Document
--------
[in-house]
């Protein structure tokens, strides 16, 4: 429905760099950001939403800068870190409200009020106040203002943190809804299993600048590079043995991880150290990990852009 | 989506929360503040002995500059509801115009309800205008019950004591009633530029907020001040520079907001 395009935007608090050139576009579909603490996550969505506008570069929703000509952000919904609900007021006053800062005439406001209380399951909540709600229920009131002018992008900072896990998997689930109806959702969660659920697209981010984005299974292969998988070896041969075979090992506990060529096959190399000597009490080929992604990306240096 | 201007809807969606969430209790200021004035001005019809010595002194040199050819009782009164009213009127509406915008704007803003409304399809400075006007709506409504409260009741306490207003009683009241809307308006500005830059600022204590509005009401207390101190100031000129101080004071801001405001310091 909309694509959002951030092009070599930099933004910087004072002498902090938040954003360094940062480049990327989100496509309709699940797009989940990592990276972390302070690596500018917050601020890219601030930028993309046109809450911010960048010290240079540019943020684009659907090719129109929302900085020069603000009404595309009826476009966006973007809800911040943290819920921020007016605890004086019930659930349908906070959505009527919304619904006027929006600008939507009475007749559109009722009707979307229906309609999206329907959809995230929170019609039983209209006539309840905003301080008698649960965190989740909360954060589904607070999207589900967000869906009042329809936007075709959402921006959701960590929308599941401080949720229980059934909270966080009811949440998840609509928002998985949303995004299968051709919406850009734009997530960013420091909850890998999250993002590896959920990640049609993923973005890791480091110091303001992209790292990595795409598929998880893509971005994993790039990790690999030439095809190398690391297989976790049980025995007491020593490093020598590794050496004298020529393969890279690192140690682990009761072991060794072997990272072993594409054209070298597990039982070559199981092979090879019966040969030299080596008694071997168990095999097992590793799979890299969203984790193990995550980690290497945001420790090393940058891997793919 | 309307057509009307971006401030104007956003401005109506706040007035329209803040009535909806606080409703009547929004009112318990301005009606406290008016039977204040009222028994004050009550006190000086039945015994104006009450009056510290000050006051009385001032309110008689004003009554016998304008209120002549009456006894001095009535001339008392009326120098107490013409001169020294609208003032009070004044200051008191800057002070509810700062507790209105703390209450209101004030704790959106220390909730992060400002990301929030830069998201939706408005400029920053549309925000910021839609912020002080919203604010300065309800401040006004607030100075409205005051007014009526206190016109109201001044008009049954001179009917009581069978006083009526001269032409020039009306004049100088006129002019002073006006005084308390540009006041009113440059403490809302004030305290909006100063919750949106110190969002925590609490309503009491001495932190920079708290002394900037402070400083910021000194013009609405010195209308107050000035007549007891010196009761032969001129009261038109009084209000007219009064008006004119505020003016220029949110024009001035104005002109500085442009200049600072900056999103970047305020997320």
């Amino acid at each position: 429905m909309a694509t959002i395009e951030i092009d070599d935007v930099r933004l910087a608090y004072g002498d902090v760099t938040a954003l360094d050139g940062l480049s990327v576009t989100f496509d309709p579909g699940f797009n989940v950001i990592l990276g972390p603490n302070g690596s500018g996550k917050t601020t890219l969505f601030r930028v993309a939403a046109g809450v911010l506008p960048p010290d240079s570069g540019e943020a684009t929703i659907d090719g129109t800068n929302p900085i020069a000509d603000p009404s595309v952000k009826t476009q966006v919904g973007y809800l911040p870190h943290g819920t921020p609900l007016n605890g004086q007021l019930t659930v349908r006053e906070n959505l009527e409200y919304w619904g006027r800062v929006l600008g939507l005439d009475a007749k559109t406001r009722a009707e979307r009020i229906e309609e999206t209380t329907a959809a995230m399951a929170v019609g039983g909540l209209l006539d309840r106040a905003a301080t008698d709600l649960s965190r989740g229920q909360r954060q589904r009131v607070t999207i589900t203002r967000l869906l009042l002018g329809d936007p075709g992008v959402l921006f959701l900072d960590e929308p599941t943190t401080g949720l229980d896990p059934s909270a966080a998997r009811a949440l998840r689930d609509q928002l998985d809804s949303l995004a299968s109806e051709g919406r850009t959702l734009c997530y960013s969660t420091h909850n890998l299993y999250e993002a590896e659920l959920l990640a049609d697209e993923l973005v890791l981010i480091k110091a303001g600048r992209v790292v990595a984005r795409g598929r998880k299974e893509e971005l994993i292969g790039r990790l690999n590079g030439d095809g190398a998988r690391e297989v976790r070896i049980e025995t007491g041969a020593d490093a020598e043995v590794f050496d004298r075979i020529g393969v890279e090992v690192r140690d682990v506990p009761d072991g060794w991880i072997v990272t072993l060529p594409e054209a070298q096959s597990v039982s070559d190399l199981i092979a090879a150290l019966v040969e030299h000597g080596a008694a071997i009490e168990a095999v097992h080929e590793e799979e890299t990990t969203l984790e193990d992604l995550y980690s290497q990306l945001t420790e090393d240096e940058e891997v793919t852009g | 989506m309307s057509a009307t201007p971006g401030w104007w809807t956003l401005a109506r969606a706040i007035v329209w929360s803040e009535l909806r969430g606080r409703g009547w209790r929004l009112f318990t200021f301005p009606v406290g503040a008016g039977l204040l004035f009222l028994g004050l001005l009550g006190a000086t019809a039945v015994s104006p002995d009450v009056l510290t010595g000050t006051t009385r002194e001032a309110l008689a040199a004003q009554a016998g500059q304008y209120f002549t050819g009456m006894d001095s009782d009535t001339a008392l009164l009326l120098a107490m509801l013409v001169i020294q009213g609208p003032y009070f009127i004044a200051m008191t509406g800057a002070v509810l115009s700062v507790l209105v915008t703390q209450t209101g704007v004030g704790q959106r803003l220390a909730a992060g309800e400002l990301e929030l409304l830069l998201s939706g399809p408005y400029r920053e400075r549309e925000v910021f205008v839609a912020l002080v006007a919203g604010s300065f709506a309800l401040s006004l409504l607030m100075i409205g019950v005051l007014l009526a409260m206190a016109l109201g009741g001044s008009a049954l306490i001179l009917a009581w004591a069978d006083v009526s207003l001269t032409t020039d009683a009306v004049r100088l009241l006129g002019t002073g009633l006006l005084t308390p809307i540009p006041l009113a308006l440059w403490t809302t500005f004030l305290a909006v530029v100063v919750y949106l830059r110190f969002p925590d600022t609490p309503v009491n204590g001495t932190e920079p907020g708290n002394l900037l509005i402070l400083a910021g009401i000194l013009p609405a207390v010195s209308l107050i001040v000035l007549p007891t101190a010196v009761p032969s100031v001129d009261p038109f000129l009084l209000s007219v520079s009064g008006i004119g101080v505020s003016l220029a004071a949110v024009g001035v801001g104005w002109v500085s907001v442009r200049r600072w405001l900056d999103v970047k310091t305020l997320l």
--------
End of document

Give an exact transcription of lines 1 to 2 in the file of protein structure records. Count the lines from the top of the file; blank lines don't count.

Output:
[in-house]
């Protein structure tokens, strides 16, 4: 429905760099950001939403800068870190409200009020106040203002943190809804299993600048590079043995991880150290990990852009 | 989506929360503040002995500059509801115009309800205008019950004591009633530029907020001040520079907001 395009935007608090050139576009579909603490996550969505506008570069929703000509952000919904609900007021006053800062005439406001209380399951909540709600229920009131002018992008900072896990998997689930109806959702969660659920697209981010984005299974292969998988070896041969075979090992506990060529096959190399000597009490080929992604990306240096 | 201007809807969606969430209790200021004035001005019809010595002194040199050819009782009164009213009127509406915008704007803003409304399809400075006007709506409504409260009741306490207003009683009241809307308006500005830059600022204590509005009401207390101190100031000129101080004071801001405001310091 909309694509959002951030092009070599930099933004910087004072002498902090938040954003360094940062480049990327989100496509309709699940797009989940990592990276972390302070690596500018917050601020890219601030930028993309046109809450911010960048010290240079540019943020684009659907090719129109929302900085020069603000009404595309009826476009966006973007809800911040943290819920921020007016605890004086019930659930349908906070959505009527919304619904006027929006600008939507009475007749559109009722009707979307229906309609999206329907959809995230929170019609039983209209006539309840905003301080008698649960965190989740909360954060589904607070999207589900967000869906009042329809936007075709959402921006959701960590929308599941401080949720229980059934909270966080009811949440998840609509928002998985949303995004299968051709919406850009734009997530960013420091909850890998999250993002590896959920990640049609993923973005890791480091110091303001992209790292990595795409598929998880893509971005994993790039990790690999030439095809190398690391297989976790049980025995007491020593490093020598590794050496004298020529393969890279690192140690682990009761072991060794072997990272072993594409054209070298597990039982070559199981092979090879019966040969030299080596008694071997168990095999097992590793799979890299969203984790193990995550980690290497945001420790090393940058891997793919 | 309307057509009307971006401030104007956003401005109506706040007035329209803040009535909806606080409703009547929004009112318990301005009606406290008016039977204040009222028994004050009550006190000086039945015994104006009450009056510290000050006051009385001032309110008689004003009554016998304008209120002549009456006894001095009535001339008392009326120098107490013409001169020294609208003032009070004044200051008191800057002070509810700062507790209105703390209450209101004030704790959106220390909730992060400002990301929030830069998201939706408005400029920053549309925000910021839609912020002080919203604010300065309800401040006004607030100075409205005051007014009526206190016109109201001044008009049954001179009917009581069978006083009526001269032409020039009306004049100088006129002019002073006006005084308390540009006041009113440059403490809302004030305290909006100063919750949106110190969002925590609490309503009491001495932190920079708290002394900037402070400083910021000194013009609405010195209308107050000035007549007891010196009761032969001129009261038109009084209000007219009064008006004119505020003016220029949110024009001035104005002109500085442009200049600072900056999103970047305020997320």